• The Supreme Court is likely to be influenced by the strong Indian human/fundamental rights doctrine (149).
  • There is a longstanding tradition of “public interest litigation” by persons not personally concerned by an issue (154-156). The authors identify three principles as a basis for private liability claims:
Nuisance: The authors take the view that the common law principle of “nuisance” provides “some (limited) hope to climate litigations” (165). Contrary to other common law systems so far examined on this blog, “nuisance” does not necessarily require a vicinity relationship; it may also be given if an act or an omission “must necessarily cause injury, obstruction, danger or annoyance to persons who may have occasion to use any public right” (165).

Negligence: Negligence has as a precondition that “the defendant owes a duty of care. This requires the plaintiff to demonstrate foreseeability of the damage, a sufficiently proximate relationship between the parties, and that it is just and reasonable to impose such a duty” (168). Furthermore, there must have been a damage caused by the negligent act, but an increase of the risk or a contribution amongst other contributions may be sufficient (168, 169).

Absolute liability: The authors present absolute liability as an independent legal base from nuisance and negligence. Without providing an assessment on the chances for success, they refer to a landmark decision of 1987 the Supreme Court established the rule a kind of “absolute liability” for a company engaging in a hazardous or inherently dangerous activity (166). In another ruling of 1996 the Supreme Court established the principle of “the polluter pays” (167). Comment: Please note that, in other jurisdictions, GHG emissions are rather not seen as hazardous or inherently dangerous.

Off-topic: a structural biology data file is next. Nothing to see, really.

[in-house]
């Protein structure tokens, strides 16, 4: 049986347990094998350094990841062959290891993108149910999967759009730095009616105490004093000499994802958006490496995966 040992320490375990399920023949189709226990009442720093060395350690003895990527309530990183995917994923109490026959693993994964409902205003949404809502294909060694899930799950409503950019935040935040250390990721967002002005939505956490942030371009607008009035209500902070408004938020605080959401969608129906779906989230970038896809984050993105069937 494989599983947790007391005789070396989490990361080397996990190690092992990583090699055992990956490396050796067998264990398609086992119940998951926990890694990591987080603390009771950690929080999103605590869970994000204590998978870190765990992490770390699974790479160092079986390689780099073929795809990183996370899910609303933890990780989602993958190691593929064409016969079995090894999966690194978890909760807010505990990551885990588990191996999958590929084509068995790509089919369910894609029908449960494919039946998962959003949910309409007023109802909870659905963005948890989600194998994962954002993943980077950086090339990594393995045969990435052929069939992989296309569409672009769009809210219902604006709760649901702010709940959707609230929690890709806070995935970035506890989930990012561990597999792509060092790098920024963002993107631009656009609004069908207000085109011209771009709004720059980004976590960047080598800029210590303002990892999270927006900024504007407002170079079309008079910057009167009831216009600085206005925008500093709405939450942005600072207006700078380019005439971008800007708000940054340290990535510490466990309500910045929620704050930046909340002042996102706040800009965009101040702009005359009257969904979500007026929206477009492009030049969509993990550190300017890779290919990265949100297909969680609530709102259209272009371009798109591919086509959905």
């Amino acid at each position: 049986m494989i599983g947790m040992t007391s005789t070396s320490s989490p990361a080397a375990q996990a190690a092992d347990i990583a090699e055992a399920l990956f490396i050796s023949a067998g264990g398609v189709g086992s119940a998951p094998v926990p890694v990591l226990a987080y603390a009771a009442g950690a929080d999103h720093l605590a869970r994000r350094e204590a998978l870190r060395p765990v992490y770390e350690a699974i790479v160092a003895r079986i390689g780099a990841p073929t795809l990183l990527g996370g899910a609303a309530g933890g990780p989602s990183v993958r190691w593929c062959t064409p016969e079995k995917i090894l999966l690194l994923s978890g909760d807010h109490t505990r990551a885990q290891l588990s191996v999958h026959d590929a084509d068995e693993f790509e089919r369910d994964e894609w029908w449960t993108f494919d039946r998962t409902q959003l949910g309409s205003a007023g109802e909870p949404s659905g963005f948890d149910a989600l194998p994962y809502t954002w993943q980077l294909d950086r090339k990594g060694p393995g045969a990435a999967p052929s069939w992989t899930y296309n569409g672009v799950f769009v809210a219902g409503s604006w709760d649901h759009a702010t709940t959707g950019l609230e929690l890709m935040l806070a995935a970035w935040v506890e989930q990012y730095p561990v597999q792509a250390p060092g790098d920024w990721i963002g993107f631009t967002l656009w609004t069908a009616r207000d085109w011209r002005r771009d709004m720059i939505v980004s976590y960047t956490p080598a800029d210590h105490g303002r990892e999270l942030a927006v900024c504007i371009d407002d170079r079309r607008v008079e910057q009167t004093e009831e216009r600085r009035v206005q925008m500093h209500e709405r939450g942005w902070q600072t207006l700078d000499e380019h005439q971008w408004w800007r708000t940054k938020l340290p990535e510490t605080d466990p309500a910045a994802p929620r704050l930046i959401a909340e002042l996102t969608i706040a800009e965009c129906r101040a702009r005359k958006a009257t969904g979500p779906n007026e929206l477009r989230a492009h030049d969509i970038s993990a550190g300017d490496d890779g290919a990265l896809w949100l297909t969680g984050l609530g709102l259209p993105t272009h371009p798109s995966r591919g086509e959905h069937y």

Civil liability in Indonesia has the following preconditions (194, 195):
  • Unlawful action;
  • Fault;
  • Damage or loss;
  • Causality.
Unlawful action might include actions that contravene subjective rights of others, legal obligations, public decency or principles of appropriateness, prudence and reasonable care (194).

The authors make no clear statement whether industry's emissions of GHG as such might trigger civil liability. However, they assume liability of private businesses if the businesses committed an unlawful action, e.g. by exerting an activity without a license or breaching a license (201). A compensation claim is not hindered by the fact that the license as such (or the law providing for such a license) has nothing to do with climate change (201). Indonesia disposes of a class action mechanism (196, 197).

Article 709 of the Japanese Civil Code provides: “A person who intentionally or negligently violates the rights of others shall be liable for the loss caused by the act.” There are two interpretations of “negligently”: “The first interpretation is that if a person can foresee the occurrence of the damage, he/she is liable. The second interpretation is that if a person can avoid foreseeable damage, but does not do so, he/she is liable.” Courts prefer the second interpretation (228).

As in other jurisdictions, the burden of proof lies on the alleged victim, but courts sometimes try to mitigate by recognizing indirect evidence or epidemiologic evidence (229). Sometimes the compensation is discounted due to the limited likelihood of causation (230).

The emission of GHG by the specific defendant must have been causal for the damage, not just all GHG emissions collectively (231). Some of the approaches, with regard to the principle of joint and common / several liability, might help to overcome this difficulty, says the author (231). Pointing to the multitude of factors impacting climate (thus not just climate change), the author concludes on a rather skeptical note: “Therefore, it is practically difficult, if not impossible, to single out a portion of damage directly attributable to climate change and to prove a causal link between the act of emission and the damage caused by it” (231, 232).

Info: A free PDF copy of the book is available at the oxfam website:

Update: We continue writing about the liability in Africa